John Kerry's Climate Change Bill Fight
Instead of explaining why America should end its dependence on oil, supporters of Obama's point man on climate-change legislation are being forced to defend their man. Michael Dukakis and other Kerry boosters tell Samuel P. Jacobs why the senator can get the bill passed.
Even with oil gushing into the Gulf of Mexico, the Obama White House faces long odds on getting a tough climate-change bill through Congress. Four months out from midterm elections, Republicans are doing a bang-up job of hanging together, accusing the president of turning an environmental disaster into a political opportunity.
Making matters worse: The point man on climate change, Sen. John Kerry, Democrat of Massachusetts, is repelling the people he is trying to attract to his cause. Senatorial whinging in a Politico story Monday made the former presidential candidate sound like the least-liked person in the country’s upper chamber—not just disliked by Republican antagonists but by members of his own party, too. Having Sen. Joe Lieberman, independent of Connecticut, as his legislative wingman probably hasn’t added to the Democrat’s popularity within his caucus. So instead of marshalling their best arguments in defense of changing America’s dependence on oil, Kerry boosters began their week explaining why the senator still has enough juice to get a consequential energy bill passed.
The Daily Beast rounded up several Kerry supporters to defend their man.
“Only in Washington would you get dinged for trying to solve problems instead of ducking them.”
Former Massachusetts Gov. Michael Dukakis, who brought Kerry along with him to Beacon Hill in 1983 as his lieutenant governor, said that if Kerry isn’t up to the task, no one is.
• Full coverage of the oil spill “Who do they think is?” Dukakis said. “This is the guy who has been ‘Mr. Environment’ in the Senate for a long time and has been very effective at it. Right now with the economy down, this is tough. I don’t care who the champion might be… I don’t fault John one iota.”
“Only in Washington would you get dinged for trying to solve problems instead of ducking them,” said Kerry spokeswoman Whitney Smith.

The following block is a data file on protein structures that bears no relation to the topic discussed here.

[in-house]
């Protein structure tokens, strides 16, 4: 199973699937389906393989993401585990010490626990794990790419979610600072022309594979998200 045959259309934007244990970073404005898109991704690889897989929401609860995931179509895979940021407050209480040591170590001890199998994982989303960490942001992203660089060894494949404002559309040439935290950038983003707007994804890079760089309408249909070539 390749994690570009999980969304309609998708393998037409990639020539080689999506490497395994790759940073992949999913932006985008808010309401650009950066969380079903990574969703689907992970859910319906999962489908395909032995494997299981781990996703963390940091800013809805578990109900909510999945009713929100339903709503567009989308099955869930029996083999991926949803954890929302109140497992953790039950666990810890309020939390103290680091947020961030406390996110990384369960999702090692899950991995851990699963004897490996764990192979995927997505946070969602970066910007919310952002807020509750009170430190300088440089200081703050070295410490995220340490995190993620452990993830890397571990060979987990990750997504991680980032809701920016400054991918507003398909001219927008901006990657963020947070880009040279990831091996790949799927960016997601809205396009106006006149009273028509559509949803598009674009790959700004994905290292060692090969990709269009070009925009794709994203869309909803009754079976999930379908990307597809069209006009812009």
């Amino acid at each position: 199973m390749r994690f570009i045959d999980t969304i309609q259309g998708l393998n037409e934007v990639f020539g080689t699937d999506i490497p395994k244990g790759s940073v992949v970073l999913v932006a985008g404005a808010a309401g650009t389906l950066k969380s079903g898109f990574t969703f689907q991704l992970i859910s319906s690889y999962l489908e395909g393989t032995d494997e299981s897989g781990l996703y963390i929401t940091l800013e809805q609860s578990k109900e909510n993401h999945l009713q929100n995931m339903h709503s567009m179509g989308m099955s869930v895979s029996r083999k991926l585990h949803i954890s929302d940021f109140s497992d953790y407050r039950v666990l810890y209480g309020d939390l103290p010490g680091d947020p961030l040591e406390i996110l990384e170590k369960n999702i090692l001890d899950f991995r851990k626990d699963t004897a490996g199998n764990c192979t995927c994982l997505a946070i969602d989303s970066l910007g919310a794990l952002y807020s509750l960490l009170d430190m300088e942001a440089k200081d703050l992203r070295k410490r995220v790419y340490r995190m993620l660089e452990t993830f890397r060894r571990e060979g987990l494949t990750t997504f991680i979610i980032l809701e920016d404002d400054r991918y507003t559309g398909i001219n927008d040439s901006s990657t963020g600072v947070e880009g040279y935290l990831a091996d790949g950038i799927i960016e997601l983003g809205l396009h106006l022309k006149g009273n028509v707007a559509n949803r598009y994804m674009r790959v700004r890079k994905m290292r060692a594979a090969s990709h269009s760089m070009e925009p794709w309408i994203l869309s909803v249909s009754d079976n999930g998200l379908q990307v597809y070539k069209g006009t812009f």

Defenders say Kerry is no schlub at the negotiating table.
“He understands politics,” Phil Johnston, former Massachusetts Democratic Party chairman, said. “He didn’t get the nomination for the presidency and come close to winning the White House by being a bad politician.”
Kerry is used to the pressure, said Tad Devine, who advised his 2004 presidential campaign. Devine pointed to that contest as evidence that the senator has the fortitude to withstand a political fight. Kerry’s been in the national spotlight since 1970, when he became a visible antiwar activist. Certainly by now, he’s heard every kind of insult.
“There is always going to be somebody who doesn’t like something, about the way he talks or something else. That’s the way it goes,” Devine said.
The back-biting may just go with the territory.
“I’m not surprised that there is sniping,” Devine said. “That is part of the way it works. Sometimes within the party caucus we hear it as well.”
Obama will gather that caucus and Republicans together at the White House on Wednesday to see which parts of the legislation are salvageable. Already there’s a sense that an economy-wide plan to limit carbon-dioxide emissions is too ambitious.
Whatever the pressures in Washington, Kerry seems to be putting on a brave face. The senator appeared at a health-care event in Boston on Monday to deliver a speech before 300 people. Neither he, nor four staffers traveling with him, betrayed any apprehension, according to Johnston.
“He was in a good mood,” Johnston said.
Samuel P. Jacobs is a staff reporter at The Daily Beast. He has also written for The Boston Globe, The New York Observer, and The New Republic Online.